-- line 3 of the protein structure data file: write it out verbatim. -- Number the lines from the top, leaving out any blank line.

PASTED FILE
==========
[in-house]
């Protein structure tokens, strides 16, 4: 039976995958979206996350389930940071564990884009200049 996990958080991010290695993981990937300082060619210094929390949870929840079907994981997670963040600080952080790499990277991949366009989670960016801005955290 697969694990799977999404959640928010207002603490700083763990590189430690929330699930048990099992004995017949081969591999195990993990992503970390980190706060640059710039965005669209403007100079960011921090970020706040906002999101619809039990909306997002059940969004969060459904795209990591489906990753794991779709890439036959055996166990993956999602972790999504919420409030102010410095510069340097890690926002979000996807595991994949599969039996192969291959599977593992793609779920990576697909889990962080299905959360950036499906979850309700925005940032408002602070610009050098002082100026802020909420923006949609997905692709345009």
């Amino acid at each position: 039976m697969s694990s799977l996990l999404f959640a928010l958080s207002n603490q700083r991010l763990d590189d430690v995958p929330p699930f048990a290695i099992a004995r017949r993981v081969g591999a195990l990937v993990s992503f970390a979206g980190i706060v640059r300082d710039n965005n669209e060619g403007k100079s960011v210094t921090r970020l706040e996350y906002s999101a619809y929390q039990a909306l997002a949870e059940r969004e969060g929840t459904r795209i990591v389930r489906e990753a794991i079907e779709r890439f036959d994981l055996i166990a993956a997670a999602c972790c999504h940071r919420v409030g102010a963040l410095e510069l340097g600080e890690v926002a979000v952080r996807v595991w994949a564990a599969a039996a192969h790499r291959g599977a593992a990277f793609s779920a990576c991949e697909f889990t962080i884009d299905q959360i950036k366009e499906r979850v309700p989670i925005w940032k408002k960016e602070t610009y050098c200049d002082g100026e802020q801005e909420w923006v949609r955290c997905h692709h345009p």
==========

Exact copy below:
């Amino acid at each position: 039976m697969s694990s799977l996990l999404f959640a928010l958080s207002n603490q700083r991010l763990d590189d430690v995958p929330p699930f048990a290695i099992a004995r017949r993981v081969g591999a195990l990937v993990s992503f970390a979206g980190i706060v640059r300082d710039n965005n669209e060619g403007k100079s960011v210094t921090r970020l706040e996350y906002s999101a619809y929390q039990a909306l997002a949870e059940r969004e969060g929840t459904r795209i990591v389930r489906e990753a794991i079907e779709r890439f036959d994981l055996i166990a993956a997670a999602c972790c999504h940071r919420v409030g102010a963040l410095e510069l340097g600080e890690v926002a979000v952080r996807v595991w994949a564990a599969a039996a192969h790499r291959g599977a593992a990277f793609s779920a990576c991949e697909f889990t962080i884009d299905q959360i950036k366009e499906r979850v309700p989670i925005w940032k408002k960016e602070t610009y050098c200049d002082g100026e802020q801005e909420w923006v949609r955290c997905h692709h345009p």